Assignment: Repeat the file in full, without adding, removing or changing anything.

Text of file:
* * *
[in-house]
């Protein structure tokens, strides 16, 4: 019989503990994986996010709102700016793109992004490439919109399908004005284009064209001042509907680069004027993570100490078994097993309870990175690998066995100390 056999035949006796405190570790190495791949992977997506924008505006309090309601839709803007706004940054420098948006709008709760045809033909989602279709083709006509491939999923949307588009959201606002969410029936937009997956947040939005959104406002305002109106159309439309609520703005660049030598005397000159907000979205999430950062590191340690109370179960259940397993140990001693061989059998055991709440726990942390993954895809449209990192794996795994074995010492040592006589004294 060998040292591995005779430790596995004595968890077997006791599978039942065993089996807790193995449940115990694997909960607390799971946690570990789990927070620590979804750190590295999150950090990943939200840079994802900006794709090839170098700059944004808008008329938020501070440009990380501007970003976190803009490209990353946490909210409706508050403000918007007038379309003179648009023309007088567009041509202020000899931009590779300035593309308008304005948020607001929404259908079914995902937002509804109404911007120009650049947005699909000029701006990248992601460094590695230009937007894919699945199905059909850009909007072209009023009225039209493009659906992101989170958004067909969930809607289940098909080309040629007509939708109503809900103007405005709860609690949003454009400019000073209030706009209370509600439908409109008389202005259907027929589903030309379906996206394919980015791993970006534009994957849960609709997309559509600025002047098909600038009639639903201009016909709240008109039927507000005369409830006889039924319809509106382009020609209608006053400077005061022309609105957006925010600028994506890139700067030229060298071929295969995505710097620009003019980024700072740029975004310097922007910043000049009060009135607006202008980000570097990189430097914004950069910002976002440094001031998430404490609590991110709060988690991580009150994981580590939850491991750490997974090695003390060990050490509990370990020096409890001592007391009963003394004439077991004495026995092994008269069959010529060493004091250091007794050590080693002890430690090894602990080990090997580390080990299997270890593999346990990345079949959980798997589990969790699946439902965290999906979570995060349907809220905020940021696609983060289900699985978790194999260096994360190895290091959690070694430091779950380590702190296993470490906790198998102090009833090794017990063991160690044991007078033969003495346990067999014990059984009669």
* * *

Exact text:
[in-house]
């Protein structure tokens, strides 16, 4: 019989503990994986996010709102700016793109992004490439919109399908004005284009064209001042509907680069004027993570100490078994097993309870990175690998066995100390 056999035949006796405190570790190495791949992977997506924008505006309090309601839709803007706004940054420098948006709008709760045809033909989602279709083709006509491939999923949307588009959201606002969410029936937009997956947040939005959104406002305002109106159309439309609520703005660049030598005397000159907000979205999430950062590191340690109370179960259940397993140990001693061989059998055991709440726990942390993954895809449209990192794996795994074995010492040592006589004294 060998040292591995005779430790596995004595968890077997006791599978039942065993089996807790193995449940115990694997909960607390799971946690570990789990927070620590979804750190590295999150950090990943939200840079994802900006794709090839170098700059944004808008008329938020501070440009990380501007970003976190803009490209990353946490909210409706508050403000918007007038379309003179648009023309007088567009041509202020000899931009590779300035593309308008304005948020607001929404259908079914995902937002509804109404911007120009650049947005699909000029701006990248992601460094590695230009937007894919699945199905059909850009909007072209009023009225039209493009659906992101989170958004067909969930809607289940098909080309040629007509939708109503809900103007405005709860609690949003454009400019000073209030706009209370509600439908409109008389202005259907027929589903030309379906996206394919980015791993970006534009994957849960609709997309559509600025002047098909600038009639639903201009016909709240008109039927507000005369409830006889039924319809509106382009020609209608006053400077005061022309609105957006925010600028994506890139700067030229060298071929295969995505710097620009003019980024700072740029975004310097922007910043000049009060009135607006202008980000570097990189430097914004950069910002976002440094001031998430404490609590991110709060988690991580009150994981580590939850491991750490997974090695003390060990050490509990370990020096409890001592007391009963003394004439077991004495026995092994008269069959010529060493004091250091007794050590080693002890430690090894602990080990090997580390080990299997270890593999346990990345079949959980798997589990969790699946439902965290999906979570995060349907809220905020940021696609983060289900699985978790194999260096994360190895290091959690070694430091779950380590702190296993470490906790198998102090009833090794017990063991160690044991007078033969003495346990067999014990059984009669």